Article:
Photo Quiz: Puzzles in Purple


To make naturally colorless biological structures easier to study, scientists often use fluorescent tags and other tools to color them. Here, we feature images with purple hues and pair them with questions to test your knowledge of basic science concepts.

Visit our image and video gallery for more scientific photos, illustrations, and videos in all the colors of the rainbow.

#1. In this image, the blue spheres house most of the cells’ DNA. What are these spheres called?

#2. This video shows a stress response in two cells where two proteins are labeled purple and green. The proteins appear between each cell’s membrane and nuclear envelope. What is that part of a cell called?

The correct answer is C. The cytoplasm includes the cytosol and all organelles except the nucleus. If you got that one right, and you’re feeling confident in your knowledge of cells, challenge yourself with this quiz.

Image Credit: Julia F. Riley, Heidi Hehnly, Sandra Hewett, and Carlos A. Castañeda, Syracuse University.

#3. The yeast cells in this image with blue lines in their middles are preparing to duplicate their DNA and split in two. What is this process called?

The correct answer is A. Mitosis is a type of cell division where the two newly formed cells are genetically identical to the parent. Check out more fascinating images and video of mitosis, or learn how the process works.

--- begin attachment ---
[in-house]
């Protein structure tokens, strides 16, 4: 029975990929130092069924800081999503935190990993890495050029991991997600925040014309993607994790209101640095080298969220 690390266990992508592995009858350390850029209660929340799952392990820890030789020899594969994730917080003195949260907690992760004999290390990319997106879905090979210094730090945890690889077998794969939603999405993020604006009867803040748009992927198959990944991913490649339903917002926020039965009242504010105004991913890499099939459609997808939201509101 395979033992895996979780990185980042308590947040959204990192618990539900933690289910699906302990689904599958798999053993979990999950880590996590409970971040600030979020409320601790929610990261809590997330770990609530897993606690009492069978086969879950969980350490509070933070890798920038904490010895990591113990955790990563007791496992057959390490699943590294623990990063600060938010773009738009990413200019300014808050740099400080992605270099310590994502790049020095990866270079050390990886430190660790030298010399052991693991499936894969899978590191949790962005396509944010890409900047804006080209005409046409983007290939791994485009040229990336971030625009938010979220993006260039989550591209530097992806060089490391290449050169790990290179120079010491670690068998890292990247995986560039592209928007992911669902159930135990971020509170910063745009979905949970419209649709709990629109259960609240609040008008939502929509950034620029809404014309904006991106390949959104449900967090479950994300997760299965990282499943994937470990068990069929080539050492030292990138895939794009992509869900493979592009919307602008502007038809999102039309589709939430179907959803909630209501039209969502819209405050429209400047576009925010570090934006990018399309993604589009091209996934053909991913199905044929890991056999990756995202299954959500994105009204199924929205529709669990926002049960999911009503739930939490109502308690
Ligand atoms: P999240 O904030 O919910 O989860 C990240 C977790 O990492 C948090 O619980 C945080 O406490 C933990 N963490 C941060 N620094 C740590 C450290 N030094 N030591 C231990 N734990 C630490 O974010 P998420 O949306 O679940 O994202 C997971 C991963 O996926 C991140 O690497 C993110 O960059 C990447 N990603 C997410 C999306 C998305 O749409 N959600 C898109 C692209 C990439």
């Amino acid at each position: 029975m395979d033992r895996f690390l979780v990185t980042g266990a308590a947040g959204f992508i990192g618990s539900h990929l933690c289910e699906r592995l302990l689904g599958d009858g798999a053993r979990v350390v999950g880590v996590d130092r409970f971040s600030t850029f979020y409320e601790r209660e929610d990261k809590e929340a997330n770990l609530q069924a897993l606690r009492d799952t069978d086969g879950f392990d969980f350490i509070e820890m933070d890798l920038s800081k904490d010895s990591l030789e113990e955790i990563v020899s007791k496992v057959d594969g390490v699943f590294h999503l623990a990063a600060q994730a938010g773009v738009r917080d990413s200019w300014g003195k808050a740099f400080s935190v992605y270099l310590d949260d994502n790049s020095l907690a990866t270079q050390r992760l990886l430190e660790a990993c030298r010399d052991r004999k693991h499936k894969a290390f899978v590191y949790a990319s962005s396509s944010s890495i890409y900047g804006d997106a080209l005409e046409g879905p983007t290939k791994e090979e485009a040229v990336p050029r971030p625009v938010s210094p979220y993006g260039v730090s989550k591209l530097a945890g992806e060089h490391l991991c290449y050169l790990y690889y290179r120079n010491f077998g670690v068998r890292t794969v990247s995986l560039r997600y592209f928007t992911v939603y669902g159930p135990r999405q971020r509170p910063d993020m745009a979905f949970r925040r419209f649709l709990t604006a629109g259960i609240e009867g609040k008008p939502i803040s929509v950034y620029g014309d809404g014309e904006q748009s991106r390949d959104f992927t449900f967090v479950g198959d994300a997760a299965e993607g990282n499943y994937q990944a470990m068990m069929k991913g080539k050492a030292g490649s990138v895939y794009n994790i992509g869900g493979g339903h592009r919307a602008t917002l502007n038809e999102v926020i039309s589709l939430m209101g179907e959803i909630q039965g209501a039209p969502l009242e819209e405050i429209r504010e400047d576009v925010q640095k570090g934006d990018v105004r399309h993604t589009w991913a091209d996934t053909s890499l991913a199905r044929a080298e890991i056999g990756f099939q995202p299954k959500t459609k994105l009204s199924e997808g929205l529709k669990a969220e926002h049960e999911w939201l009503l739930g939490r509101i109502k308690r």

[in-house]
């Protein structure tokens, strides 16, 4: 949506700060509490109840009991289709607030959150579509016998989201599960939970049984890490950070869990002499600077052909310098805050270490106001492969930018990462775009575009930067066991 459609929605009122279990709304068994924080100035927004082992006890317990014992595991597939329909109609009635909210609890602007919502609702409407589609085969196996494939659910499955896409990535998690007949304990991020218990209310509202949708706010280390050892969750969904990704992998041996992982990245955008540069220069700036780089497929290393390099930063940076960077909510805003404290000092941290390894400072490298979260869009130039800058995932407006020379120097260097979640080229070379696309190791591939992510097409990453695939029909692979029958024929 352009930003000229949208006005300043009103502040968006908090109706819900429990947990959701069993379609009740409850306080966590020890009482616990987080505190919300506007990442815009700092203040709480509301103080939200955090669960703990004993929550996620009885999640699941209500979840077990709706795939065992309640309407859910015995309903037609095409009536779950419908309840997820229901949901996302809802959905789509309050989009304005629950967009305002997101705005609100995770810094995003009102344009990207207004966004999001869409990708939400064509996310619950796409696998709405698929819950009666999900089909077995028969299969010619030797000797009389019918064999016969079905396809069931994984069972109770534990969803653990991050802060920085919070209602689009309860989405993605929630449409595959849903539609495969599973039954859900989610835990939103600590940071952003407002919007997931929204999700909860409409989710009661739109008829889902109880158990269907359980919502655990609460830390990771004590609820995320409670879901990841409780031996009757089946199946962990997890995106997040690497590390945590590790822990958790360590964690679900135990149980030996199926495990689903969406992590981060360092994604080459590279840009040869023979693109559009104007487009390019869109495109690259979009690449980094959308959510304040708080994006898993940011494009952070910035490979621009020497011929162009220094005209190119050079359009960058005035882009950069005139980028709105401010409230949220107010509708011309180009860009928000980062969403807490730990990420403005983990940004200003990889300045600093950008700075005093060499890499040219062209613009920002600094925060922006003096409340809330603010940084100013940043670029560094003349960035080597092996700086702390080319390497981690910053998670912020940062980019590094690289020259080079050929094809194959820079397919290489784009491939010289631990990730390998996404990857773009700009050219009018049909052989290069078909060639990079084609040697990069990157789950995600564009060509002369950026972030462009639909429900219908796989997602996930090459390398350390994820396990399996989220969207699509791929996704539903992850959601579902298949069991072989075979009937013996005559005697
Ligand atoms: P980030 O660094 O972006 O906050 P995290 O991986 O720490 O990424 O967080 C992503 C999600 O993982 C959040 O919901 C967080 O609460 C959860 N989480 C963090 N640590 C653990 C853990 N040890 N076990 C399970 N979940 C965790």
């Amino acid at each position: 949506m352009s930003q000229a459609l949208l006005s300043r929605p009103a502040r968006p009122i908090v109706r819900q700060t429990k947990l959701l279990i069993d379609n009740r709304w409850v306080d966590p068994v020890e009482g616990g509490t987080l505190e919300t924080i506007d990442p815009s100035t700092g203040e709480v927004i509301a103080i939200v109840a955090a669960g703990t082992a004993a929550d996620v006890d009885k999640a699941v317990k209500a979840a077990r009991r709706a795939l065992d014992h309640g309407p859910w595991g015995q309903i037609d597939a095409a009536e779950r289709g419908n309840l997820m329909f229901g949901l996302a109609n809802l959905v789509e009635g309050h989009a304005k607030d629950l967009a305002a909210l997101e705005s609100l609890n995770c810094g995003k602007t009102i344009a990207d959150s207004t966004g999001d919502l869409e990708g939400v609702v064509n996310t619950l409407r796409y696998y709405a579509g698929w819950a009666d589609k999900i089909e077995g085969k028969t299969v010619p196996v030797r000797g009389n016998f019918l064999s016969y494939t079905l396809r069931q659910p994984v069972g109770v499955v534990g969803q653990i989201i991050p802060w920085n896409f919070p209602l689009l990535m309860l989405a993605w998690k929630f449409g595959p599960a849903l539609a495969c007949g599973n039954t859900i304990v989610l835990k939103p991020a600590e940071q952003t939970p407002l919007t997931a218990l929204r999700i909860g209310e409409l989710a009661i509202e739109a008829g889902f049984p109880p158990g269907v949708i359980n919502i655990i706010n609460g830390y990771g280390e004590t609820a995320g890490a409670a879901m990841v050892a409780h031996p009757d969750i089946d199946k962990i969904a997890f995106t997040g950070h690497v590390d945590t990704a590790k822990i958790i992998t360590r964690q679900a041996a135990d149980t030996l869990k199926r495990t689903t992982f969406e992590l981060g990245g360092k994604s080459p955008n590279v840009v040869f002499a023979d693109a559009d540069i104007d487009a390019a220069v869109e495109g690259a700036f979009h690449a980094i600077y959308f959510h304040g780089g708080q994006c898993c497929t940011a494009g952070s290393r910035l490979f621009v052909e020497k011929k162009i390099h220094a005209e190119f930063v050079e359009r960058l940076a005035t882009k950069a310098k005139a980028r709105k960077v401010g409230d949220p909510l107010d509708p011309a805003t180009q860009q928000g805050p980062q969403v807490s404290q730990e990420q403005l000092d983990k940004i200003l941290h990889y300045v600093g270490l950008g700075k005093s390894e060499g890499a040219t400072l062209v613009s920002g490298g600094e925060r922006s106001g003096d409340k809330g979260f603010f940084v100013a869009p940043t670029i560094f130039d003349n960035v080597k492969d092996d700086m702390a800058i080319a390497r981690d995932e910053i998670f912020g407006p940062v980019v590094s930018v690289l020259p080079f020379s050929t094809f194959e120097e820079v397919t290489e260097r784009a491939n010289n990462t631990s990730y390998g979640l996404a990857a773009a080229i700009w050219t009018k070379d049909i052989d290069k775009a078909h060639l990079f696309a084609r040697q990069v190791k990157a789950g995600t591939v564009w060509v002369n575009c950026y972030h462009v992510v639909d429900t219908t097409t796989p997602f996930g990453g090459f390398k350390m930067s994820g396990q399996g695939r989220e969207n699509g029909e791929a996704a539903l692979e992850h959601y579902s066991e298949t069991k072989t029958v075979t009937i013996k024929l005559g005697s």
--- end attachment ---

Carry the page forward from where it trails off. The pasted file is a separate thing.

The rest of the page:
Image Credit: Maya Igarashi, Kathy Gould’s lab, Vanderbilt University.

#4. The purple threads in this image are strong, hollow fibers that provide structural support to cells. What are these fibers called?

The correct answer is D. Learn more about microtubules and the other parts of your cells’ cytoskeletons in this Science Snippet.

Image Credit: Melina Gyparaki, Melike Lakadamyali’s lab, Perelman School of Medicine at the University of Pennsylvania..

#5. The microscopic roundworms (Caenorhabditis elegans) shown in this image are used by scientists to study basic life processes. What does that make the roundworms?


This post is a great supplement to Pathways: The Imaging Issue.

The images in this post were captured using some of the techniques described in Pathways.

Learn more in our Educator’s Corner.

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